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5 Things Being A Former Emo Kid Taught You

5 Things Being A Former Emo Kid Taught You

Now in your twenties you may look back on your teenage years and cringe, but that time spent as an emo or scene kid has undoubtedly shaped your life. As an adult we now recognize the alternative emo trend we once followed like a religion, was an invaluable experience.

Here’s our top 5 things that being a former emo kid has taught us:

1. Things aren’t that bad… or are they?

If much of your emo life was spent feeling depressed, maybe it was for a good reason. Life as an adult was ahead, and life as an adult can suck! Paying rent or a mortgage, bills, along with long working weeks, and not having time to hang out in large groups in parks are enough to get anybody down!

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That said, maybe it’s not all bad – think of the hours wasted moping around; your post-emo life is surely productive in comparison. You now achieve something everyday – not just perfectly applying black nail varnish; and your life has direction.

Emo night out halloween

    2. Halloween is the only acceptable day to dress emo

     Each year you count down the days to Halloween, looking forward to dressing the way you used to. Halloween is basically Emo throwback day, the only acceptable day to dress emo or goth as an adult. Make the most of this and go all out each year!

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    Use Halloween as a photo op too! Step aside, ‘Selfies’, and hark back to your MySpace days with pictures that are all about the angles! Reminisce back to a time where a sweeping fringe hides half of your face – and eyeliner hides the other half – this was once an everyday thing.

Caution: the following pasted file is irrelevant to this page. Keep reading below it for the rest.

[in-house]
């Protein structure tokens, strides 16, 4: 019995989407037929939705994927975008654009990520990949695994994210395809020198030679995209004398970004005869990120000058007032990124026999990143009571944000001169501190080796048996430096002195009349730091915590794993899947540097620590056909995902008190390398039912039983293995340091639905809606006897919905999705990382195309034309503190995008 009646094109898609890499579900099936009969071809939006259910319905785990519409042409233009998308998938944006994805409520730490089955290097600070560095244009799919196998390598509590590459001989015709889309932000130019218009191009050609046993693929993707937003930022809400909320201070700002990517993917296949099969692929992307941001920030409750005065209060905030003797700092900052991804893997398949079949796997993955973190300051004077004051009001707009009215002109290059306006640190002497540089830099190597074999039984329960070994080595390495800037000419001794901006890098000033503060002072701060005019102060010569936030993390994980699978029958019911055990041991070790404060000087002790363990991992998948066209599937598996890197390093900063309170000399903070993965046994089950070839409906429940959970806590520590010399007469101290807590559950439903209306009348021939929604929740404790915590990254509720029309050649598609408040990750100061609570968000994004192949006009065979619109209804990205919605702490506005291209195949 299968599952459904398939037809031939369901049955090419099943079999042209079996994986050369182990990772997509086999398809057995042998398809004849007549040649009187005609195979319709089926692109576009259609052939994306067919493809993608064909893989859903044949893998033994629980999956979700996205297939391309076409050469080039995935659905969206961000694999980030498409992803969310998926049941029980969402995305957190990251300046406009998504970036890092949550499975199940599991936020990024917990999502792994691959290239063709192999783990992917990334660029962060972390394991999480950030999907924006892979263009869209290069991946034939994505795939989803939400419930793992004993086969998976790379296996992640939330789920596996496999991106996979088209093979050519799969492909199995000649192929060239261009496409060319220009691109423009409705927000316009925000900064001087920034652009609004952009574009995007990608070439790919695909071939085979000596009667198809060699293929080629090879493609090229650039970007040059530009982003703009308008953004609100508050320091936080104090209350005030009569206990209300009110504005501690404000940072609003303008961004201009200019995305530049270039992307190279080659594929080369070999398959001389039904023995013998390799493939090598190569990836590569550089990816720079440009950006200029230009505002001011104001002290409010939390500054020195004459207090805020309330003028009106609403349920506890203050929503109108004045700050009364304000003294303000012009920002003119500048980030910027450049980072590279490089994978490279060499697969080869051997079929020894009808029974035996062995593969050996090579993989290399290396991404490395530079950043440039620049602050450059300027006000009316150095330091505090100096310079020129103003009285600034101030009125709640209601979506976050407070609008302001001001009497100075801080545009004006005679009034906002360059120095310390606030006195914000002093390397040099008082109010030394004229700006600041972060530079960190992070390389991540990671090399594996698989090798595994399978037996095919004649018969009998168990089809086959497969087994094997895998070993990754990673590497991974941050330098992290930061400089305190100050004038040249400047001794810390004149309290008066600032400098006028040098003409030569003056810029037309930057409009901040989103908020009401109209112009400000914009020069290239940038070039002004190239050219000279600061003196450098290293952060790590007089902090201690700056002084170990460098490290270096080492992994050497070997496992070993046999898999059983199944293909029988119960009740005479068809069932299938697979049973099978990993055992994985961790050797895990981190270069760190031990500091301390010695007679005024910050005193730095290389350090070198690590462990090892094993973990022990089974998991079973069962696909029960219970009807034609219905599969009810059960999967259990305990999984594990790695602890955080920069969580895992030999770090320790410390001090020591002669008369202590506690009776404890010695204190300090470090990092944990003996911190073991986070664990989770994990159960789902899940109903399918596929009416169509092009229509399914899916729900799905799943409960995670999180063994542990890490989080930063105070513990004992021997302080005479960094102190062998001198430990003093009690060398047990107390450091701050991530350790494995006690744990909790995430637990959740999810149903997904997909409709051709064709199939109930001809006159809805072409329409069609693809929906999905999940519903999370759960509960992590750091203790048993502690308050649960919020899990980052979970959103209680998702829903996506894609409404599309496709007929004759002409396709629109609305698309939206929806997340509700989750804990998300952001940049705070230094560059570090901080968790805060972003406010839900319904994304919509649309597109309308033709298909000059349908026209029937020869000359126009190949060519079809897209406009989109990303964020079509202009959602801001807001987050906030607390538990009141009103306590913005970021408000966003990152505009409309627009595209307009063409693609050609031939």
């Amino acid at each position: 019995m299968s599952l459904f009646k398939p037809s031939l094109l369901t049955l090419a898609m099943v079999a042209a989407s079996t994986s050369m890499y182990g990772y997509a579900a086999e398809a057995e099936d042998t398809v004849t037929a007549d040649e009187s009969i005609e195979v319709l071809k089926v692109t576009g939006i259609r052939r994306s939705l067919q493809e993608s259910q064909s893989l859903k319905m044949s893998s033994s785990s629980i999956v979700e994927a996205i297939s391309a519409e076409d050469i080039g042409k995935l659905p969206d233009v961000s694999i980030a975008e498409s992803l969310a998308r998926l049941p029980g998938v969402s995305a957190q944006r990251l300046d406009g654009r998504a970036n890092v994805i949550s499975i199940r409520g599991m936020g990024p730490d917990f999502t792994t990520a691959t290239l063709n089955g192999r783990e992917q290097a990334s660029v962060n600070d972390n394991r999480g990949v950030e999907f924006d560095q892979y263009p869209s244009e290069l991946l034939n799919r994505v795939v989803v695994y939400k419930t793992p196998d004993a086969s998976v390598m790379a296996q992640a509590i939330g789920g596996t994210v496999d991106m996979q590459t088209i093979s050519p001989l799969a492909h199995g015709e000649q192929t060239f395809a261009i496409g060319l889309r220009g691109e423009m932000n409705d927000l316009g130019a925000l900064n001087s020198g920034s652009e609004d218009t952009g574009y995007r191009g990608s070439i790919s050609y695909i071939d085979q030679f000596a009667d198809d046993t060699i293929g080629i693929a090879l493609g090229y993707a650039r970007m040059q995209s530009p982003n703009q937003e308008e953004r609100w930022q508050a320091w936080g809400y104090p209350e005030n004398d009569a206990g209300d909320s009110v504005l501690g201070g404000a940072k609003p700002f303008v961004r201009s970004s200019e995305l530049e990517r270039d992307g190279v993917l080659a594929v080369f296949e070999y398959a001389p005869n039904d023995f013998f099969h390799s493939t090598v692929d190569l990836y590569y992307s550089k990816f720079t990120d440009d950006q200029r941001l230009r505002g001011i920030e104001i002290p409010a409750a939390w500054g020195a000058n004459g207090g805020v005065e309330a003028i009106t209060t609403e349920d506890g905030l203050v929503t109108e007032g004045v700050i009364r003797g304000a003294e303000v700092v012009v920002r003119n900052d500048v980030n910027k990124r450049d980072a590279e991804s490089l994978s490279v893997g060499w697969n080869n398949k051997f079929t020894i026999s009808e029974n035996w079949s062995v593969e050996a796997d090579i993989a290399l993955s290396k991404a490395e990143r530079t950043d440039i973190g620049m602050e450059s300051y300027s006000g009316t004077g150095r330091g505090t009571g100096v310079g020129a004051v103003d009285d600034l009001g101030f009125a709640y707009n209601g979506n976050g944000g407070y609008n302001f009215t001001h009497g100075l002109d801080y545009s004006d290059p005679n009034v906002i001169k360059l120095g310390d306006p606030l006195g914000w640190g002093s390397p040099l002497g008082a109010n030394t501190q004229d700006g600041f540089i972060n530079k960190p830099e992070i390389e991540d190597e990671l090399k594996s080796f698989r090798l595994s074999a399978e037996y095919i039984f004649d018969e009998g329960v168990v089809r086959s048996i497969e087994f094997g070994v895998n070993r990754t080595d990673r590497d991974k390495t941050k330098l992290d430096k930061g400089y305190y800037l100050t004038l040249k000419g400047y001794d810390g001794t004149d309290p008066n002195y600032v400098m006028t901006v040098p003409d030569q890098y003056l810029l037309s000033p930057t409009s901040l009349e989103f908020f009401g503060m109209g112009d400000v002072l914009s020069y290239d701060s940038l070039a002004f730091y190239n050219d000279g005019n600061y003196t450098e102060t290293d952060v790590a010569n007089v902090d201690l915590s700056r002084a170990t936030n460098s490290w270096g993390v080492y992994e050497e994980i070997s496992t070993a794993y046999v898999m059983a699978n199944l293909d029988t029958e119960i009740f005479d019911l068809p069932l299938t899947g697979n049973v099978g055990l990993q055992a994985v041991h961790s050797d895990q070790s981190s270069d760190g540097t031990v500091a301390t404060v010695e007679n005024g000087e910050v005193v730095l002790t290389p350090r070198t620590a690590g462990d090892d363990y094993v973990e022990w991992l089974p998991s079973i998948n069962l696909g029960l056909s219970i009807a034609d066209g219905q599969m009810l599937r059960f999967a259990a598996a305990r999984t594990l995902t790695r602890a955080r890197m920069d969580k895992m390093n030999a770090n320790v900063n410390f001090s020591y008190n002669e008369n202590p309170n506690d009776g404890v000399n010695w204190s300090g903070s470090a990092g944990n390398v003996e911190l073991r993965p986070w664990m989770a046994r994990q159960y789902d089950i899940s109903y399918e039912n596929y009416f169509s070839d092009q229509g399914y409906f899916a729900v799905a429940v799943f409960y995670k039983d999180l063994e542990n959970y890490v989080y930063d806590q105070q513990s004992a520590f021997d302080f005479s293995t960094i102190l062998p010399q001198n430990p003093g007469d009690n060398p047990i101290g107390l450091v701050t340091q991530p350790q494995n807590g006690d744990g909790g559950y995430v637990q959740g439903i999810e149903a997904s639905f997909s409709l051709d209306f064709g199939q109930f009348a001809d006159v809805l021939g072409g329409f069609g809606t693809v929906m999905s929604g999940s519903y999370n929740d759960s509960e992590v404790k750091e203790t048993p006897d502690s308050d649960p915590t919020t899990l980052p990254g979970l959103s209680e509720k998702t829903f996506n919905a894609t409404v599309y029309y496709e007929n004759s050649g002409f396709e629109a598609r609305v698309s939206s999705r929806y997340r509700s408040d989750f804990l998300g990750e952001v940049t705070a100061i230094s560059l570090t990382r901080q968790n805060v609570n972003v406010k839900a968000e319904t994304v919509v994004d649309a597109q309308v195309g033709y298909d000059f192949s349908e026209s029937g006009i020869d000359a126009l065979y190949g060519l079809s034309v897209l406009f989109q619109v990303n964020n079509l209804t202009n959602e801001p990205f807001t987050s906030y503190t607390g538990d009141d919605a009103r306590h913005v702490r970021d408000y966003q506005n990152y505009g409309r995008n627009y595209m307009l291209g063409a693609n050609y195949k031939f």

3. Band tees rock, and it is okay to wear Chuck Tailors Converse…

    …Just maybe not to work. Depending on you career choice, work attire may be quite relaxed. Studies show that work-wear rules and regulations have softened over the years.

    As an emo you used to personalize your clothing to look unique and to express yourself, and so, even today you probably still look for ways to add that special something to your favorite outfit to stand out, or look for pieces of clothing not usually found in mainstream stores. Just bear in mind that whatever your job you may need to tone it down a little. Keep the casual for the weekend, and guys: no painted fingernails. (Oh, and ditch the guyliner too, leave that one to Jimmy Carr!)

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    4. Read books 

    Years spent as a scene kid has made you open to change, and you realize that trends change over time, but that doesn’t mean you’ve changed your beliefs, your interests or favorite music. Those hours spent tucked away in your room reading taught you a lot. So swap those emo novels and books about self-exploration and feelings for classic reads.

    Reading improves your outlook on life, and can in fact help with depression (and coping with adult life – see number 1). William Nicholson once said, “We read to know that we are not alone”. It can help you connect with the world, feel less depressed or isolated, and feel better about life. Further benefits of reading books include gaining knowledge and expanding your vocabulary. Reading can improve your writing skills too.

    5. Music alters mood… 

    …Sometimes for the better, sometimes for the worse. Emo music is stereo-typically melodramatic guitar-based rock music. It can either be aggressive and ‘shouty’ or it can acoustic and gentle. Chances are it contains confessional or explicitly personal lyrics, often about heartbreak or loneliness. Ditch these depressing sounds, but don’t write off rock just yet. Explore the genre and find a new sound.